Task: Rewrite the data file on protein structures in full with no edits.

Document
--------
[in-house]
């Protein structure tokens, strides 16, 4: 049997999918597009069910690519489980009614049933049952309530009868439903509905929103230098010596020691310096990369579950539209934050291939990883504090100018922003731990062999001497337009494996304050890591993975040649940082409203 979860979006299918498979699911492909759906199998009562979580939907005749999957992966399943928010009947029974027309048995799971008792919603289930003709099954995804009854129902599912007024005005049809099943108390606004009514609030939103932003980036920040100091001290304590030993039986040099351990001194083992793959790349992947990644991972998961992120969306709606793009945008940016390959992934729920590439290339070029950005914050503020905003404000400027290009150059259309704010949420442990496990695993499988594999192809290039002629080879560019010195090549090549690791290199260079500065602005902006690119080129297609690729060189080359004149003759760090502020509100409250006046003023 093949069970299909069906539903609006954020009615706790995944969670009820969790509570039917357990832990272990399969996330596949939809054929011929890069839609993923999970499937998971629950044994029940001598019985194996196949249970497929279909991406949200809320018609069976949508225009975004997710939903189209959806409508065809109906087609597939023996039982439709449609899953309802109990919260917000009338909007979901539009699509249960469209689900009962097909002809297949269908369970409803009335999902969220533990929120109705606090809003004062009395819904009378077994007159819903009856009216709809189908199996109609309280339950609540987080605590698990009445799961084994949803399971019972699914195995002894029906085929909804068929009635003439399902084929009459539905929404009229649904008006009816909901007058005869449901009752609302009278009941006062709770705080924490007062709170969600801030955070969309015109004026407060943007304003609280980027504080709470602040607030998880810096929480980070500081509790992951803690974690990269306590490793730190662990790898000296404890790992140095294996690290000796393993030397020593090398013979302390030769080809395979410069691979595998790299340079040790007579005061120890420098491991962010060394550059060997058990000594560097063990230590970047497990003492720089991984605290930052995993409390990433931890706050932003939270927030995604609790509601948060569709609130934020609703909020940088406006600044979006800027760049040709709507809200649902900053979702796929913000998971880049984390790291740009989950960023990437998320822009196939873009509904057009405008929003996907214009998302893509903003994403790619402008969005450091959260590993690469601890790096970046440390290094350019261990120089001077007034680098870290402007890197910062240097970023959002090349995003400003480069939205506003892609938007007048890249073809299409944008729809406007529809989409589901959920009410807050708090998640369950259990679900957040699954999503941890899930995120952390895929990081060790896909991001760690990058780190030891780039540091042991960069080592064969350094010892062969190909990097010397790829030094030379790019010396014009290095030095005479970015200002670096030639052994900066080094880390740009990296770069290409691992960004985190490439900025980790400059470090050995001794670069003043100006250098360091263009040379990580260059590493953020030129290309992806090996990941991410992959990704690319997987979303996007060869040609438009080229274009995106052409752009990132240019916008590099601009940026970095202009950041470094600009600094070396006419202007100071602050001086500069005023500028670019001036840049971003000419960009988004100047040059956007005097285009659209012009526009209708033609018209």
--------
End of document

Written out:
[in-house]
């Protein structure tokens, strides 16, 4: 049997999918597009069910690519489980009614049933049952309530009868439903509905929103230098010596020691310096990369579950539209934050291939990883504090100018922003731990062999001497337009494996304050890591993975040649940082409203 979860979006299918498979699911492909759906199998009562979580939907005749999957992966399943928010009947029974027309048995799971008792919603289930003709099954995804009854129902599912007024005005049809099943108390606004009514609030939103932003980036920040100091001290304590030993039986040099351990001194083992793959790349992947990644991972998961992120969306709606793009945008940016390959992934729920590439290339070029950005914050503020905003404000400027290009150059259309704010949420442990496990695993499988594999192809290039002629080879560019010195090549090549690791290199260079500065602005902006690119080129297609690729060189080359004149003759760090502020509100409250006046003023 093949069970299909069906539903609006954020009615706790995944969670009820969790509570039917357990832990272990399969996330596949939809054929011929890069839609993923999970499937998971629950044994029940001598019985194996196949249970497929279909991406949200809320018609069976949508225009975004997710939903189209959806409508065809109906087609597939023996039982439709449609899953309802109990919260917000009338909007979901539009699509249960469209689900009962097909002809297949269908369970409803009335999902969220533990929120109705606090809003004062009395819904009378077994007159819903009856009216709809189908199996109609309280339950609540987080605590698990009445799961084994949803399971019972699914195995002894029906085929909804068929009635003439399902084929009459539905929404009229649904008006009816909901007058005869449901009752609302009278009941006062709770705080924490007062709170969600801030955070969309015109004026407060943007304003609280980027504080709470602040607030998880810096929480980070500081509790992951803690974690990269306590490793730190662990790898000296404890790992140095294996690290000796393993030397020593090398013979302390030769080809395979410069691979595998790299340079040790007579005061120890420098491991962010060394550059060997058990000594560097063990230590970047497990003492720089991984605290930052995993409390990433931890706050932003939270927030995604609790509601948060569709609130934020609703909020940088406006600044979006800027760049040709709507809200649902900053979702796929913000998971880049984390790291740009989950960023990437998320822009196939873009509904057009405008929003996907214009998302893509903003994403790619402008969005450091959260590993690469601890790096970046440390290094350019261990120089001077007034680098870290402007890197910062240097970023959002090349995003400003480069939205506003892609938007007048890249073809299409944008729809406007529809989409589901959920009410807050708090998640369950259990679900957040699954999503941890899930995120952390895929990081060790896909991001760690990058780190030891780039540091042991960069080592064969350094010892062969190909990097010397790829030094030379790019010396014009290095030095005479970015200002670096030639052994900066080094880390740009990296770069290409691992960004985190490439900025980790400059470090050995001794670069003043100006250098360091263009040379990580260059590493953020030129290309992806090996990941991410992959990704690319997987979303996007060869040609438009080229274009995106052409752009990132240019916008590099601009940026970095202009950041470094600009600094070396006419202007100071602050001086500069005023500028670019001036840049971003000419960009988004100047040059956007005097285009659209012009526009209708033609018209």